So looking forward, I give myself permission to suck. I give myself leeway to produce unimaginable garbage only fit for the litter box. I give myself permission to write what I feel like and not what I think I ‘should’ be writing.

What I do not allow myself is permission to not write something. Every.single.day. Even if it’s just a blog post like this. I’m writing again.

And it feels good.

Dec 132013
Image via Morguefile

Lately, I’ve been reflecting upon the past year. Things I have done, things I haven’t, things I definitely should have done better.

One of those things is this blog. I need to add content more often. I need to write more short stories. I need to…engage.

I struggle with what to say. There’s only so many times you can whine about stuff before you get sick of yourself. And if you’ve reached that point you’ve already alienated most of your audience.

I see bloggers who post everyday and their posts are so lively and entertaining, and I have no idea how they do it. Most days I’m too tired to do more than stare blankly at the screen while trying desperately to think of something….anything…to say.

So, today I decided I’m going to make a list. It’ll be as long as I can make it with as many ideas for posts I can come up with. And I’ll post at least one them a week.

Does anyone want to help me come up with some? :)

Sep 072013


It’s funny how things can go. Even with my lovely new office space (which I FINALLY got set up) I haven’t gotten much writing done. *sigh

I’ve tried all sorts of things: exercising, meditation, taking a complete break from writing, forcing myself to sit and stare at the blank screen, reading books on theory or characterization or how to write the bestest.book.ever, etc. I’d get a couple hundred words out and then….nothing. Every story I tried…and I’ve tried 4 or 5 this summer…have petered into nothingness.

Now, if you’ve read my other posts, you know that I’m a sporadic writer at best. I don’t think I’ll ever be what you call prolific. But I always managed to get SOMETHING down, even if I did switch projects. But not this summer.

I could offer excuses. We just moved and were still settling in. We acquired a new puppy soon after moving in. This house is a lot more ‘active’ than the old one. Et cetera. Et cetera. Et cetera. But it’s all sophistry. If I really WANTED to write, that’s what I’d do.

So I need to delve into the reason why I don’t want to write. Is it fear of failure? Fear of my second story not being as good as the first? Is it fear that the first one wasn’t really that good and the more books I put out the more people are going to find out I’m a fraud?

Seeing a trend here? It’s fear that’s stopping me. Fear of disappointing people. Fear that I really can’t write.

So what do I do? Well, I can either hide in my Cancer-crab shell or I can force myself to face my fears. So far the shell is VERY cozy but I’m working my way out.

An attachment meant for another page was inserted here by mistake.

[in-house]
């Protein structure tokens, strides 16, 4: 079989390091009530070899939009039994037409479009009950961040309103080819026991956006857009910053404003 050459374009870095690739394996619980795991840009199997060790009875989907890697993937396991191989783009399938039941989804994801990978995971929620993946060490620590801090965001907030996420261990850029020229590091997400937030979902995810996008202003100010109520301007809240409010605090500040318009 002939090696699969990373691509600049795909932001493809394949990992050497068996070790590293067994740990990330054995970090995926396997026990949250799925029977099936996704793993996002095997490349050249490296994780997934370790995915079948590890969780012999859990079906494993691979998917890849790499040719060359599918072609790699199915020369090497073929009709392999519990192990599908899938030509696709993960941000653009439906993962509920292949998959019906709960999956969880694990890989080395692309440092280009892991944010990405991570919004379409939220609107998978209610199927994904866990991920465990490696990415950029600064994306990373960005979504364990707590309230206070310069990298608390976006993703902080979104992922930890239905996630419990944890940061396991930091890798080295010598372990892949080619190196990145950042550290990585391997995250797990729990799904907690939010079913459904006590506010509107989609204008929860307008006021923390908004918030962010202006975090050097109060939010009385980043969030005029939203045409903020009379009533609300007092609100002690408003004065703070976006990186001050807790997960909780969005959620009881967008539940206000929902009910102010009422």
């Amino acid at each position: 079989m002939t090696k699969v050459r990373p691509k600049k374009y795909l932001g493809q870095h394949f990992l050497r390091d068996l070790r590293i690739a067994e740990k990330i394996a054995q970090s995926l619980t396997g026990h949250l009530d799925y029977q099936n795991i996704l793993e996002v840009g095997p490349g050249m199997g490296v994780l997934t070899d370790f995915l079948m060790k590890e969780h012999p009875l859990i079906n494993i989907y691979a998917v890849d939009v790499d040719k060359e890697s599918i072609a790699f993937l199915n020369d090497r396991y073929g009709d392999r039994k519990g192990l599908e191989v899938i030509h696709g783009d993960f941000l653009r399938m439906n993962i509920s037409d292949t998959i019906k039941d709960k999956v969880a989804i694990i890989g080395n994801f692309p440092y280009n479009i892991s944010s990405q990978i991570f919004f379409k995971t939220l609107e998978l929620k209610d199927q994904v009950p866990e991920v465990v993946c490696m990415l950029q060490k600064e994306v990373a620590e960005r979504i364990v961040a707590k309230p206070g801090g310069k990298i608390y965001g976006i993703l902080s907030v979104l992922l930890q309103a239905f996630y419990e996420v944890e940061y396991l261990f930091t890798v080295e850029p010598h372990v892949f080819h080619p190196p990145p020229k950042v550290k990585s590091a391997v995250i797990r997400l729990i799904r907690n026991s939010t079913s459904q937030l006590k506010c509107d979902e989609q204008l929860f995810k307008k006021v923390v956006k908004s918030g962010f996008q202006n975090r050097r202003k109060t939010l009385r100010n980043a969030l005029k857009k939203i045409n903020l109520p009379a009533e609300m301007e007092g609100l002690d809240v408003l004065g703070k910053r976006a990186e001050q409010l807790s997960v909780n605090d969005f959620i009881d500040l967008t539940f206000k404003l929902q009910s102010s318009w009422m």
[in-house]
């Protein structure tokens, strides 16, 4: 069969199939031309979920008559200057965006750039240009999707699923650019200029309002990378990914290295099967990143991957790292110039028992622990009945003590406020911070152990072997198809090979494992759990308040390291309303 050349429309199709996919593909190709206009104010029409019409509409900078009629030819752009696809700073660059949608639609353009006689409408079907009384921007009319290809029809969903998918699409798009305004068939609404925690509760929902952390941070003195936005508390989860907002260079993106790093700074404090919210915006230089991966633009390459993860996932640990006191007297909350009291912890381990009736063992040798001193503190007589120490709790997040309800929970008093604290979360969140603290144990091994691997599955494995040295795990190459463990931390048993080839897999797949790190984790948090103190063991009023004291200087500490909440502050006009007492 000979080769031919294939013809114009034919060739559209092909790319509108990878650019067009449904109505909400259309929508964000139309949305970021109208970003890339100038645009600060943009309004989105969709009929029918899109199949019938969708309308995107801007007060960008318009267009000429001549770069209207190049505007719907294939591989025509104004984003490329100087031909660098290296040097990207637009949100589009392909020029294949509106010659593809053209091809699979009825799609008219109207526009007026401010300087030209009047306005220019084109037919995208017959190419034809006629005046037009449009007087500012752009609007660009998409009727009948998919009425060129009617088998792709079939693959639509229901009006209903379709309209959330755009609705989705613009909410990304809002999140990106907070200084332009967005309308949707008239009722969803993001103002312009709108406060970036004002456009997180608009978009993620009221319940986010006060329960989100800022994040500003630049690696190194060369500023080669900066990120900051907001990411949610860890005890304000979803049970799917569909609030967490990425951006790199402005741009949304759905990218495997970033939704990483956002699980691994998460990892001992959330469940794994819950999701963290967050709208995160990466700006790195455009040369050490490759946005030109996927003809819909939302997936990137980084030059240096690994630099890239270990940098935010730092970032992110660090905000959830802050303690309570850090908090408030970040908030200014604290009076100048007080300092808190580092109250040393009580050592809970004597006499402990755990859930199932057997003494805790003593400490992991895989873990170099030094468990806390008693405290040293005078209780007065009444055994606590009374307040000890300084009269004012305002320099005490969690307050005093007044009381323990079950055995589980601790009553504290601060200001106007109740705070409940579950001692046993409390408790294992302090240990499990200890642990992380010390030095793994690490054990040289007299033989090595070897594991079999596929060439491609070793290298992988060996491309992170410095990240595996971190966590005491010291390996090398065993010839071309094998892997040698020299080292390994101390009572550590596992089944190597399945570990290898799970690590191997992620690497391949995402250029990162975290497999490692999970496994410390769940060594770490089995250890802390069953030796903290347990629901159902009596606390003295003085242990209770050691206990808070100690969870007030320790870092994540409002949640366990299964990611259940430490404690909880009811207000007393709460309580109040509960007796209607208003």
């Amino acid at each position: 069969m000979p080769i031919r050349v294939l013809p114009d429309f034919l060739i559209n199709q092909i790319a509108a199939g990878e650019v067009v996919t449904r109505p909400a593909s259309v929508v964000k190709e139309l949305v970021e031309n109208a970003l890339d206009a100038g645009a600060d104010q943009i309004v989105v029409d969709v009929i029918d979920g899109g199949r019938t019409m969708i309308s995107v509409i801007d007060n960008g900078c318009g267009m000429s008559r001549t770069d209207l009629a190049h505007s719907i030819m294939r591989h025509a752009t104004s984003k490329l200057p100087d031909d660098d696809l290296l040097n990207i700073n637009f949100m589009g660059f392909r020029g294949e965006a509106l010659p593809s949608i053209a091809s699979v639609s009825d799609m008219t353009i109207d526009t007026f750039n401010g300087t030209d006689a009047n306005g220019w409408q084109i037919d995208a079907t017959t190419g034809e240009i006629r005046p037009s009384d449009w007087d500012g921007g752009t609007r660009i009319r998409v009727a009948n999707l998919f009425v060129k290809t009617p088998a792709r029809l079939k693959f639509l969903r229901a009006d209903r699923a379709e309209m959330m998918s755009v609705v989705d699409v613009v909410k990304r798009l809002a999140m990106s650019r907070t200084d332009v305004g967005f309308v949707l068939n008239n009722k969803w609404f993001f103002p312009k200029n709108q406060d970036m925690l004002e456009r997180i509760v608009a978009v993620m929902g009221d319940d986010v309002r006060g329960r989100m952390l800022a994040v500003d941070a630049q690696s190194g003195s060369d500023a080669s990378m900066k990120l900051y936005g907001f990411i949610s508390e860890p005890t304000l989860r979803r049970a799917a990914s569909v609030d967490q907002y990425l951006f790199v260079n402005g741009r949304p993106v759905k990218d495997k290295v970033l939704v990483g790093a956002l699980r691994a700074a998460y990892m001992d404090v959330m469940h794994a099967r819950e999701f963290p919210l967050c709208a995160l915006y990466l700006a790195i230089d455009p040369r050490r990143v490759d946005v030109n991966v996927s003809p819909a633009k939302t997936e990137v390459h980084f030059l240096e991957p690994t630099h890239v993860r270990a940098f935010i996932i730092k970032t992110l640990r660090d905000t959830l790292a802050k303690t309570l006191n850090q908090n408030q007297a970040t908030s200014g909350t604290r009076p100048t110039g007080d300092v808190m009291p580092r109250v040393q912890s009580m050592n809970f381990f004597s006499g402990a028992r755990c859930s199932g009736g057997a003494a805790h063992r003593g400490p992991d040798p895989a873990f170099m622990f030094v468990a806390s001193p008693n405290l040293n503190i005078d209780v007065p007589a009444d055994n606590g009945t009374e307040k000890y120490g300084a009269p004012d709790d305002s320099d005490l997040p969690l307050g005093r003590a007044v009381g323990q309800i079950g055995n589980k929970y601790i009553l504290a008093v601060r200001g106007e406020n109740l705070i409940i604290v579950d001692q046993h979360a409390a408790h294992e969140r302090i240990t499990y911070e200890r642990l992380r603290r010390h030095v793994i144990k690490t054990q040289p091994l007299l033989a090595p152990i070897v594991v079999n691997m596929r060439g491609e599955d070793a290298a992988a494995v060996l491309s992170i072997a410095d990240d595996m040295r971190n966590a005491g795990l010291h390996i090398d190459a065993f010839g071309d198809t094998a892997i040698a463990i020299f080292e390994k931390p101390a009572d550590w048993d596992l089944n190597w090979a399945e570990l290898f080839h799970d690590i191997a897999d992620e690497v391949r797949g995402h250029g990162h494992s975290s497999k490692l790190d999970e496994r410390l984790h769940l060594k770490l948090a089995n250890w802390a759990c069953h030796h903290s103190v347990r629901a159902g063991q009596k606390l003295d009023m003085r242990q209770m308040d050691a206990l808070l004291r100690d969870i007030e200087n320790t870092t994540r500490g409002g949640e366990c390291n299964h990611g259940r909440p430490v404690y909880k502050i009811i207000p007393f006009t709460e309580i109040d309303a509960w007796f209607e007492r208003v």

What about you guys? Anyone have any tips on overcoming fear?

May 312013

Guess what! In June, APG (http://alexandriapublishinggroup.com/) is one! We’ve had a blast for this first year, bringing you some of the best indie writing out there, and next month, we’re going to do some really neat promotions and share some really nice things. And there’s a surprise competition with kick-ass prizes! Won’t you join us? Kick off our first year into our second and watch us go from strength to strength.
And with a wide range of authors and service providers, Alexandria Publishing Group really does have something for everyone!


Nike’s Wings by Valerie Douglas

Nike’s Wings is on sale! For a limited time, only $0.99!
Five Stars! Wonderfu

l, March 20, 2013
“Want more. When is the next book coming out? Good start to a continuing series that has wonderful potential for many more.”


onesmalltouchfinalAlso, One Small Touch will be FREE for the VERY LAST TIME starting tomorrow. You won’t want to miss this!


May 222013

April held an unexpected surprise for my family. We got a terrific opportunity to move into a much larger house in an extremely nice neighborhood for roughly the same amount we had paying at the old place. No brainer right?

So my April plans for doing Camp Nano were derailed while we packed and cleaned and moved and unpacked and settled into our new area.

May, I thought! May I can do my own Camp Nano! So far that hasn’t worked out in my favor either. I have gotten some writing done but it’s really been sporadic. There’s just so much to do around the new place, new locks, new light fixtures, hanging things up, more unpacking, and all the cleaning. Plus, while the house is bigger it’s also noisier so I have a hard time getting into the ‘zone’.

But yesterday things changed. Our longterm houseguest left (he’d been staying with us since December) and I now get his room as my writing space. I can go in there and close the door and write to my heart’s content. And I only have to share my space with the cats, who’ve also laid claim to the space.

This should up my word count considerably. At least until the next guest arrives. :)